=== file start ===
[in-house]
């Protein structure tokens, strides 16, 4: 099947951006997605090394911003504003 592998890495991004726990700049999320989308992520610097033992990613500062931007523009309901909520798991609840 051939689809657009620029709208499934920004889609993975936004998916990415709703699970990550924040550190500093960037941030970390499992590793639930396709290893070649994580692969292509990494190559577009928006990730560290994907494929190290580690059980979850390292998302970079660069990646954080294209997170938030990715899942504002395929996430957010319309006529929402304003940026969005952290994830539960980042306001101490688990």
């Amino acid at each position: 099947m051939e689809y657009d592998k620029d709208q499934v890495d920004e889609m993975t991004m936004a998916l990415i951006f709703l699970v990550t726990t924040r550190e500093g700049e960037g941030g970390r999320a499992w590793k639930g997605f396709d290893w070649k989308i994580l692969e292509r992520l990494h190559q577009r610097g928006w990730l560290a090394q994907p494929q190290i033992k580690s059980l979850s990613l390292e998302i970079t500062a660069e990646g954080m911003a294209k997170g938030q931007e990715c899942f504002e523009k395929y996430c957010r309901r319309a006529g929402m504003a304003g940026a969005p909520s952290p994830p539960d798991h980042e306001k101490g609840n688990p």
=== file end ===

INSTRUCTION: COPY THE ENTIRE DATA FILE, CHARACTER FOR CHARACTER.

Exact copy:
[in-house]
């Protein structure tokens, strides 16, 4: 099947951006997605090394911003504003 592998890495991004726990700049999320989308992520610097033992990613500062931007523009309901909520798991609840 051939689809657009620029709208499934920004889609993975936004998916990415709703699970990550924040550190500093960037941030970390499992590793639930396709290893070649994580692969292509990494190559577009928006990730560290994907494929190290580690059980979850390292998302970079660069990646954080294209997170938030990715899942504002395929996430957010319309006529929402304003940026969005952290994830539960980042306001101490688990």
């Amino acid at each position: 099947m051939e689809y657009d592998k620029d709208q499934v890495d920004e889609m993975t991004m936004a998916l990415i951006f709703l699970v990550t726990t924040r550190e500093g700049e960037g941030g970390r999320a499992w590793k639930g997605f396709d290893w070649k989308i994580l692969e292509r992520l990494h190559q577009r610097g928006w990730l560290a090394q994907p494929q190290i033992k580690s059980l979850s990613l390292e998302i970079t500062a660069e990646g954080m911003a294209k997170g938030q931007e990715c899942f504002e523009k395929y996430c957010r309901r319309a006529g929402m504003a304003g940026a969005p909520s952290p994830p539960d798991h980042e306001k101490g609840n688990p």